I’ve been playing around with the live integration of large cloud based data sets with D3.js. Most visualizations with D3 use some kind of static data, but I became interested in pulling different source into d3. For example, here is d3 integrated with parse.com which is fine for trivial data, but not much good for large data tables. Here’s how to integrate d3 with a large data set hosted on Google Fusion tables.
Clicking on a city (as opposed to hovering over it) will ‘freeze that city’, meaning that only routes involving that city will be shown until you unfreeze it. You can release the freeze by clicking on the city again, or by clicking on another city. In the example below, Tuscon has been frozen, and Delta Air is hovered over – so you can see where delta flies to Tuscon from.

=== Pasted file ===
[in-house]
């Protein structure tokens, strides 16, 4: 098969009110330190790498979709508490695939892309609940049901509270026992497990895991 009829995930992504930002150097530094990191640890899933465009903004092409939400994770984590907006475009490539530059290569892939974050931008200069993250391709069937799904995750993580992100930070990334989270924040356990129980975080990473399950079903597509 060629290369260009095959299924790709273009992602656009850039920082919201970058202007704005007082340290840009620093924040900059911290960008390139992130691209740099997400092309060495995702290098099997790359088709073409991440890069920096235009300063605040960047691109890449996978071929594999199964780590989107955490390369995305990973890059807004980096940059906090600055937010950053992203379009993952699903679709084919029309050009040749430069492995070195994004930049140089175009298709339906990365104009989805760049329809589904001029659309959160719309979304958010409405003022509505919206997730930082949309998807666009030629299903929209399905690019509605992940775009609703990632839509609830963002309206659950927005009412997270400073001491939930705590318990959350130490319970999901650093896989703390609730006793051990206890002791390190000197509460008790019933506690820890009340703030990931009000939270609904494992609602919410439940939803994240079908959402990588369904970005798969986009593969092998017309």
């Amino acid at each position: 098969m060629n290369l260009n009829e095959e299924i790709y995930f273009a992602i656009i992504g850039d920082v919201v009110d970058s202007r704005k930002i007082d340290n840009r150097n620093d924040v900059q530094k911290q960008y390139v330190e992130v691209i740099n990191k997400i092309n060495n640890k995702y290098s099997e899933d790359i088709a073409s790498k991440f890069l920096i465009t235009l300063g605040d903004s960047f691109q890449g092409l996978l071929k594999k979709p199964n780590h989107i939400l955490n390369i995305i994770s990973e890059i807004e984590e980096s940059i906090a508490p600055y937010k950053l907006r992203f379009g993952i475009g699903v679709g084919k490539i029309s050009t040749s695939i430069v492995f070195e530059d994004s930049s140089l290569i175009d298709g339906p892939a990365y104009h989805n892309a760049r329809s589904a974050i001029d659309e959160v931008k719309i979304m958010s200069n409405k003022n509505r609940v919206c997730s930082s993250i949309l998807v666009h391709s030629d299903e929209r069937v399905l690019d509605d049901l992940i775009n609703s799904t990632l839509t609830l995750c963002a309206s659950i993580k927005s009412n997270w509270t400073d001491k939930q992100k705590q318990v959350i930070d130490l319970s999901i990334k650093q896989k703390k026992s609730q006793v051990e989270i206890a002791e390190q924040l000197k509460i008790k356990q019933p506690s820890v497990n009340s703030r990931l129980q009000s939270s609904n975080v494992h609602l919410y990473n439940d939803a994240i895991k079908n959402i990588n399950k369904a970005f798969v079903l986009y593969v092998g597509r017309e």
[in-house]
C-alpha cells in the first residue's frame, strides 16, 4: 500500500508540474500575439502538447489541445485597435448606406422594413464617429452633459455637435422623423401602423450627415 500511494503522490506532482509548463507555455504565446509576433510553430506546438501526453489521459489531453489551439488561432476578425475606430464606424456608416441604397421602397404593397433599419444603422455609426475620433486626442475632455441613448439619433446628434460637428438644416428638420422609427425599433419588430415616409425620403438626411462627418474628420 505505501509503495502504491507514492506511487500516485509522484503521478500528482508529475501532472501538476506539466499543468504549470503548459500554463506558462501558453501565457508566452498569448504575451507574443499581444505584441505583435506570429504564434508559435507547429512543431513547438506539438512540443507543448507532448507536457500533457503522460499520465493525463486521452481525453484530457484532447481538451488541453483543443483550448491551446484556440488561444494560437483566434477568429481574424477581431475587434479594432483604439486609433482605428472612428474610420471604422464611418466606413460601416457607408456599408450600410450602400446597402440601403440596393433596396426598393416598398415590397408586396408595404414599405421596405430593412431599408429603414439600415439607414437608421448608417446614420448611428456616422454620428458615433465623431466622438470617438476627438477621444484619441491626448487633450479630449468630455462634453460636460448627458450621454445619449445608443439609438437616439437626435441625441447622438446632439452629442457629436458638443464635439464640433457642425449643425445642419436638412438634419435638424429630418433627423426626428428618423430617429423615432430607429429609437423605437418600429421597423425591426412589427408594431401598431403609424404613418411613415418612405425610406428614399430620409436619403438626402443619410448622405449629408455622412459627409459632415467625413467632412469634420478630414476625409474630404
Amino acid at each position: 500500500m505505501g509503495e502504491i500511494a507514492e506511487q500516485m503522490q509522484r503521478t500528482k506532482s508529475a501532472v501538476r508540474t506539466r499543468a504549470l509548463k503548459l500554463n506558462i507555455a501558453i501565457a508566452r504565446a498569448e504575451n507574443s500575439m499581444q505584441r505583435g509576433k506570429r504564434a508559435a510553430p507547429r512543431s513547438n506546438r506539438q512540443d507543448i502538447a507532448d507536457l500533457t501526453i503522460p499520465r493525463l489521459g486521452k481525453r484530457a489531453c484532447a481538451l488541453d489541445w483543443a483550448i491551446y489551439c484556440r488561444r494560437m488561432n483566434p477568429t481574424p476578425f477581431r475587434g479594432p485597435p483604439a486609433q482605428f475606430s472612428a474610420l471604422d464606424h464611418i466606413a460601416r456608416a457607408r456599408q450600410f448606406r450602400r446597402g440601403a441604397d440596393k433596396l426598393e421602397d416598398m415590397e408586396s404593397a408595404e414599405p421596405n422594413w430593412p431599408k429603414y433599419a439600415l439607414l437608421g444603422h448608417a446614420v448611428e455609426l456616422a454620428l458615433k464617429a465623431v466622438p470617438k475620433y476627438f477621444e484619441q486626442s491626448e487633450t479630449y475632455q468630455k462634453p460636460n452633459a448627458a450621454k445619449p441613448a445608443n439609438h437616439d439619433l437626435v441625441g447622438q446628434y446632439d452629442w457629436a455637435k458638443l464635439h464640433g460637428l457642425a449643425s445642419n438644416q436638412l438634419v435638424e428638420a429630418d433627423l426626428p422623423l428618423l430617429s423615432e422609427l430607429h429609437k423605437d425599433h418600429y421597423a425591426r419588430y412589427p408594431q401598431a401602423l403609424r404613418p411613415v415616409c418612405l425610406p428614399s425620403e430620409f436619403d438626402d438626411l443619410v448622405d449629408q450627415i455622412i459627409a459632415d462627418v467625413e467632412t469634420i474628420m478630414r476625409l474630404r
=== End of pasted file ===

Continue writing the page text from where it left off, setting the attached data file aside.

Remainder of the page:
This means that the backoff process has kicked in and another attempt at retrieving the Fusion data will be made shortly. In my tests so far, the backoff has worked fine and always been successful in eventually getting all the data.
Multiple queries on large datasets can certainly benefit from asynchronicity, and in fact each of the 5 separate data sets used in this visualization are kicked off at the same time . I’m using jQuery promises to orchestrate this, as I’ve done in previous examples such as Common query code. How to implement jQuery promises along with exponential backoff is covered in this Excel Liberation Blog post and you’ll see the code for it covered below.